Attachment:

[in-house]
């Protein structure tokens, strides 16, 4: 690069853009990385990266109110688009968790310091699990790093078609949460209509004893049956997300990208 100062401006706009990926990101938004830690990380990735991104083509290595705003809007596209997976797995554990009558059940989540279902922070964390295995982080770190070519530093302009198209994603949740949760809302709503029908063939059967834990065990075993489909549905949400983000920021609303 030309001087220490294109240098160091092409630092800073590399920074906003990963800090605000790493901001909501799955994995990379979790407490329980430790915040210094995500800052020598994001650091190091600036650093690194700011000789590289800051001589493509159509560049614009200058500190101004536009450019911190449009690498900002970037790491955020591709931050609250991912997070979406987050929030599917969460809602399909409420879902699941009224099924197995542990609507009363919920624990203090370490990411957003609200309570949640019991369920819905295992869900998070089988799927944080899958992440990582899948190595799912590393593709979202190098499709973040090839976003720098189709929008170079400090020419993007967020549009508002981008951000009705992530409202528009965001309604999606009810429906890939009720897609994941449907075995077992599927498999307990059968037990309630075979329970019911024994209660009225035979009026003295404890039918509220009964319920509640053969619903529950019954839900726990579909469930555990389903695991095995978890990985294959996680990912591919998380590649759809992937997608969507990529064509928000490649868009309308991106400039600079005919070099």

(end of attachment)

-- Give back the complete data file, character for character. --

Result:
[in-house]
């Protein structure tokens, strides 16, 4: 690069853009990385990266109110688009968790310091699990790093078609949460209509004893049956997300990208 100062401006706009990926990101938004830690990380990735991104083509290595705003809007596209997976797995554990009558059940989540279902922070964390295995982080770190070519530093302009198209994603949740949760809302709503029908063939059967834990065990075993489909549905949400983000920021609303 030309001087220490294109240098160091092409630092800073590399920074906003990963800090605000790493901001909501799955994995990379979790407490329980430790915040210094995500800052020598994001650091190091600036650093690194700011000789590289800051001589493509159509560049614009200058500190101004536009450019911190449009690498900002970037790491955020591709931050609250991912997070979406987050929030599917969460809602399909409420879902699941009224099924197995542990609507009363919920624990203090370490990411957003609200309570949640019991369920819905295992869900998070089988799927944080899958992440990582899948190595799912590393593709979202190098499709973040090839976003720098189709929008170079400090020419993007967020549009508002981008951000009705992530409202528009965001309604999606009810429906890939009720897609994941449907075995077992599927498999307990059968037990309630075979329970019911024994209660009225035979009026003295404890039918509220009964319920509640053969619903529950019954839900726990579909469930555990389903695991095995978890990985294959996680990912591919998380590649759809992937997608969507990529064509928000490649868009309308991106400039600079005919070099």